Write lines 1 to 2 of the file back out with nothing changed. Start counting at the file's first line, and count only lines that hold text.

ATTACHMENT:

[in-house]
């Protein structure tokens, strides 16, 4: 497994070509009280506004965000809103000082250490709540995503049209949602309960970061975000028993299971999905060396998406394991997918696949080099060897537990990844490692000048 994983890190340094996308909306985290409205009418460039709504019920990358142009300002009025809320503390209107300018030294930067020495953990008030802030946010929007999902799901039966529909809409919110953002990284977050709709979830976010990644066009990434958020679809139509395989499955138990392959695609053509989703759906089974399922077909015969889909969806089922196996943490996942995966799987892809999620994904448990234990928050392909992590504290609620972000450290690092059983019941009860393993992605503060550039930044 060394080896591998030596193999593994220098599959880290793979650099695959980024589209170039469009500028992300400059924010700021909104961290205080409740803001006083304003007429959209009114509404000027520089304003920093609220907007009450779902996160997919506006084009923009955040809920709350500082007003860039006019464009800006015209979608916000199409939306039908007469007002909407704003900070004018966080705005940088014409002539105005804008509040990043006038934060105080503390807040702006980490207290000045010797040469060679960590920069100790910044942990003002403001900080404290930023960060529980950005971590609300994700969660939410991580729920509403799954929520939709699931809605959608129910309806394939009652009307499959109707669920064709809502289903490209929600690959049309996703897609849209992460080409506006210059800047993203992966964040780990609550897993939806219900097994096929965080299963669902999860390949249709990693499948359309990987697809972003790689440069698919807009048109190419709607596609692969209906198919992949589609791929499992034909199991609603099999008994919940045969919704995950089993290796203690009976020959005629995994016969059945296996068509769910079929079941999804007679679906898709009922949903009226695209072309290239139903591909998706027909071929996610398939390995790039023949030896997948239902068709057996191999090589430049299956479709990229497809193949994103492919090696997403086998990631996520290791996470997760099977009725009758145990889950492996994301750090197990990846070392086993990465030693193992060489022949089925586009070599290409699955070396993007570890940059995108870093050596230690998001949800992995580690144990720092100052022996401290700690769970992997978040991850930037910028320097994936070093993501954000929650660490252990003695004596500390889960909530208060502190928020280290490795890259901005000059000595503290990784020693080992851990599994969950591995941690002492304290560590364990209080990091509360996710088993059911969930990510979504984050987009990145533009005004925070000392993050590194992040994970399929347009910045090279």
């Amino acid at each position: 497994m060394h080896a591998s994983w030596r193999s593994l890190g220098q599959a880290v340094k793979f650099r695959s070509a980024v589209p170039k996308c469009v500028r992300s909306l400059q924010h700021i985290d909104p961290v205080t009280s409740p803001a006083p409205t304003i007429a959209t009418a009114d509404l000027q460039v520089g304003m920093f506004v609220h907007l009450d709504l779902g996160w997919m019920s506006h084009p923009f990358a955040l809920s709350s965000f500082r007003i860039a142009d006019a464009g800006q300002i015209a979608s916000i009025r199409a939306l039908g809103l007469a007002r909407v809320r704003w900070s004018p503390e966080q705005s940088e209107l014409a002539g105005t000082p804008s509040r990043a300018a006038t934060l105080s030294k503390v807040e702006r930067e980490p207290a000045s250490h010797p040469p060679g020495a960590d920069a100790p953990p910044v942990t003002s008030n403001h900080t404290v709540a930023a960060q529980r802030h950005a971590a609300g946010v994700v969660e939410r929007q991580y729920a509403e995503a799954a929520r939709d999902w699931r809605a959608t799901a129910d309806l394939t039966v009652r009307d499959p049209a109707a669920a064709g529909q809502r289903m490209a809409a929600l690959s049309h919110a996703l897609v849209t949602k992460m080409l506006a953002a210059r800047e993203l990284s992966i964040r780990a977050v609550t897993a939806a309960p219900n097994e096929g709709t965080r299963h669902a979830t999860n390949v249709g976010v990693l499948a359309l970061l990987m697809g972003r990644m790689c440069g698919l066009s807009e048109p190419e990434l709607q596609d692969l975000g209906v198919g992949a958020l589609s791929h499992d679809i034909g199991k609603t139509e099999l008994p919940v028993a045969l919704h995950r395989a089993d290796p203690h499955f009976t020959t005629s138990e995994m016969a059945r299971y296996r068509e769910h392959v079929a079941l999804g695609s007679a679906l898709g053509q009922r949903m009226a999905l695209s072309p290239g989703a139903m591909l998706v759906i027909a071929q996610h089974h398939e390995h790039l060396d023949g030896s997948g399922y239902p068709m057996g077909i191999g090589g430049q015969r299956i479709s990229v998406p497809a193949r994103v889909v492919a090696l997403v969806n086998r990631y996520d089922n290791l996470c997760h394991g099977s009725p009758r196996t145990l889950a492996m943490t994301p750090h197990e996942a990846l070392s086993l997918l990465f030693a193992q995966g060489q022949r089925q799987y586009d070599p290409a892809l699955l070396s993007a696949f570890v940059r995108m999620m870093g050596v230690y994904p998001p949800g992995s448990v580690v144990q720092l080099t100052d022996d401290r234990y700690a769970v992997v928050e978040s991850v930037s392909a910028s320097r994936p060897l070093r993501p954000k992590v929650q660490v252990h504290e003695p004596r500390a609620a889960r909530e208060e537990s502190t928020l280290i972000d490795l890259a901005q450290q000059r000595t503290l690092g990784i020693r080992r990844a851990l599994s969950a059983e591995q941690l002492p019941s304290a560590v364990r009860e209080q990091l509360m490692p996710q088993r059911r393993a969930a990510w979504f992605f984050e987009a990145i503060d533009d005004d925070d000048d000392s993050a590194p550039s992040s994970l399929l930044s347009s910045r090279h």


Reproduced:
[in-house]
């Protein structure tokens, strides 16, 4: 497994070509009280506004965000809103000082250490709540995503049209949602309960970061975000028993299971999905060396998406394991997918696949080099060897537990990844490692000048 994983890190340094996308909306985290409205009418460039709504019920990358142009300002009025809320503390209107300018030294930067020495953990008030802030946010929007999902799901039966529909809409919110953002990284977050709709979830976010990644066009990434958020679809139509395989499955138990392959695609053509989703759906089974399922077909015969889909969806089922196996943490996942995966799987892809999620994904448990234990928050392909992590504290609620972000450290690092059983019941009860393993992605503060550039930044 060394080896591998030596193999593994220098599959880290793979650099695959980024589209170039469009500028992300400059924010700021909104961290205080409740803001006083304003007429959209009114509404000027520089304003920093609220907007009450779902996160997919506006084009923009955040809920709350500082007003860039006019464009800006015209979608916000199409939306039908007469007002909407704003900070004018966080705005940088014409002539105005804008509040990043006038934060105080503390807040702006980490207290000045010797040469060679960590920069100790910044942990003002403001900080404290930023960060529980950005971590609300994700969660939410991580729920509403799954929520939709699931809605959608129910309806394939009652009307499959109707669920064709809502289903490209929600690959049309996703897609849209992460080409506006210059800047993203992966964040780990609550897993939806219900097994096929965080299963669902999860390949249709990693499948359309990987697809972003790689440069698919807009048109190419709607596609692969209906198919992949589609791929499992034909199991609603099999008994919940045969919704995950089993290796203690009976020959005629995994016969059945296996068509769910079929079941999804007679679906898709009922949903009226695209072309290239139903591909998706027909071929996610398939390995790039023949030896997948239902068709057996191999090589430049299956479709990229497809193949994103492919090696997403086998990631996520290791996470997760099977009725009758145990889950492996994301750090197990990846070392086993990465030693193992060489022949089925586009070599290409699955070396993007570890940059995108870093050596230690998001949800992995580690144990720092100052022996401290700690769970992997978040991850930037910028320097994936070093993501954000929650660490252990003695004596500390889960909530208060502190928020280290490795890259901005000059000595503290990784020693080992851990599994969950591995941690002492304290560590364990209080990091509360996710088993059911969930990510979504984050987009990145533009005004925070000392993050590194992040994970399929347009910045090279």